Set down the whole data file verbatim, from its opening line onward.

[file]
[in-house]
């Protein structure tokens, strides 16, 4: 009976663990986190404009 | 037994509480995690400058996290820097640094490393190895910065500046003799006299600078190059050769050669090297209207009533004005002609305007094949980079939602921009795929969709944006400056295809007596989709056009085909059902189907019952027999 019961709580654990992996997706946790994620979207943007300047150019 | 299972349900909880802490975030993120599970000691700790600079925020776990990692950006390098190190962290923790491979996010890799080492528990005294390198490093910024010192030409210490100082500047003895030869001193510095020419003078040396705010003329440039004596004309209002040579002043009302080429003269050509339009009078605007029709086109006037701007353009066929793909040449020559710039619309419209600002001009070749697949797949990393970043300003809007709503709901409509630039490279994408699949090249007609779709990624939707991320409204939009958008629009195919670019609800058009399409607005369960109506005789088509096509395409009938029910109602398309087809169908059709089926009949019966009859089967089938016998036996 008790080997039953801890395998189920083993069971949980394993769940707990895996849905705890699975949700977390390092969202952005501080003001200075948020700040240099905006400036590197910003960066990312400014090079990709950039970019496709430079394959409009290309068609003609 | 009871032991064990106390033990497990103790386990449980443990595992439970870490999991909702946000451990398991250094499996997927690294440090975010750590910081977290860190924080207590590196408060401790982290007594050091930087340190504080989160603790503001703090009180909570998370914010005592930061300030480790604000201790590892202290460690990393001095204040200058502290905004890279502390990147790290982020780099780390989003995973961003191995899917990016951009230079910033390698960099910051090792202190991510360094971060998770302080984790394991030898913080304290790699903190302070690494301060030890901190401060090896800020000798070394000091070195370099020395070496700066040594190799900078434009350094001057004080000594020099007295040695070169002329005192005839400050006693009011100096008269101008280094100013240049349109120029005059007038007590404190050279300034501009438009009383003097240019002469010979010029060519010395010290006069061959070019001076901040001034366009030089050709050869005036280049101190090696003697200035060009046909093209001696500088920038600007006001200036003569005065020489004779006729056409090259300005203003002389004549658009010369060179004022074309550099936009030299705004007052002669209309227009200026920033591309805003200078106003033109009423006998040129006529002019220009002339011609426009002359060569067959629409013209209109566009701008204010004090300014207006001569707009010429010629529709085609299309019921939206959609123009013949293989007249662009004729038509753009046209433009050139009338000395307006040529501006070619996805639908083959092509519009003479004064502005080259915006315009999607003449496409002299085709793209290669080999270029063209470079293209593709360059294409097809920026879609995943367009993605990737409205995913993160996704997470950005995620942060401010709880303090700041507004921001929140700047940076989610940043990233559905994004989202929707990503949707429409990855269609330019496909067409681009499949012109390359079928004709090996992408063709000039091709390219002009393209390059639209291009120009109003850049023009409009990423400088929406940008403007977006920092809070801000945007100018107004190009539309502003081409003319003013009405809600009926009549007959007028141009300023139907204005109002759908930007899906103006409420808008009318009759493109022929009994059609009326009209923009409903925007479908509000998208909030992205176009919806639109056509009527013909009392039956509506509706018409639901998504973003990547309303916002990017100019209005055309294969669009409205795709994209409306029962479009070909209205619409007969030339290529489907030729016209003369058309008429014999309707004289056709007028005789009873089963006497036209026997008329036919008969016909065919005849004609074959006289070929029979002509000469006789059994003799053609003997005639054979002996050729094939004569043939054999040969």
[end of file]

[in-house]
């Protein structure tokens, strides 16, 4: 009976663990986190404009 | 037994509480995690400058996290820097640094490393190895910065500046003799006299600078190059050769050669090297209207009533004005002609305007094949980079939602921009795929969709944006400056295809007596989709056009085909059902189907019952027999 019961709580654990992996997706946790994620979207943007300047150019 | 299972349900909880802490975030993120599970000691700790600079925020776990990692950006390098190190962290923790491979996010890799080492528990005294390198490093910024010192030409210490100082500047003895030869001193510095020419003078040396705010003329440039004596004309209002040579002043009302080429003269050509339009009078605007029709086109006037701007353009066929793909040449020559710039619309419209600002001009070749697949797949990393970043300003809007709503709901409509630039490279994408699949090249007609779709990624939707991320409204939009958008629009195919670019609800058009399409607005369960109506005789088509096509395409009938029910109602398309087809169908059709089926009949019966009859089967089938016998036996 008790080997039953801890395998189920083993069971949980394993769940707990895996849905705890699975949700977390390092969202952005501080003001200075948020700040240099905006400036590197910003960066990312400014090079990709950039970019496709430079394959409009290309068609003609 | 009871032991064990106390033990497990103790386990449980443990595992439970870490999991909702946000451990398991250094499996997927690294440090975010750590910081977290860190924080207590590196408060401790982290007594050091930087340190504080989160603790503001703090009180909570998370914010005592930061300030480790604000201790590892202290460690990393001095204040200058502290905004890279502390990147790290982020780099780390989003995973961003191995899917990016951009230079910033390698960099910051090792202190991510360094971060998770302080984790394991030898913080304290790699903190302070690494301060030890901190401060090896800020000798070394000091070195370099020395070496700066040594190799900078434009350094001057004080000594020099007295040695070169002329005192005839400050006693009011100096008269101008280094100013240049349109120029005059007038007590404190050279300034501009438009009383003097240019002469010979010029060519010395010290006069061959070019001076901040001034366009030089050709050869005036280049101190090696003697200035060009046909093209001696500088920038600007006001200036003569005065020489004779006729056409090259300005203003002389004549658009010369060179004022074309550099936009030299705004007052002669209309227009200026920033591309805003200078106003033109009423006998040129006529002019220009002339011609426009002359060569067959629409013209209109566009701008204010004090300014207006001569707009010429010629529709085609299309019921939206959609123009013949293989007249662009004729038509753009046209433009050139009338000395307006040529501006070619996805639908083959092509519009003479004064502005080259915006315009999607003449496409002299085709793209290669080999270029063209470079293209593709360059294409097809920026879609995943367009993605990737409205995913993160996704997470950005995620942060401010709880303090700041507004921001929140700047940076989610940043990233559905994004989202929707990503949707429409990855269609330019496909067409681009499949012109390359079928004709090996992408063709000039091709390219002009393209390059639209291009120009109003850049023009409009990423400088929406940008403007977006920092809070801000945007100018107004190009539309502003081409003319003013009405809600009926009549007959007028141009300023139907204005109002759908930007899906103006409420808008009318009759493109022929009994059609009326009209923009409903925007479908509000998208909030992205176009919806639109056509009527013909009392039956509506509706018409639901998504973003990547309303916002990017100019209005055309294969669009409205795709994209409306029962479009070909209205619409007969030339290529489907030729016209003369058309008429014999309707004289056709007028005789009873089963006497036209026997008329036919008969016909065919005849004609074959006289070929029979002509000469006789059994003799053609003997005639054979002996050729094939004569043939054999040969």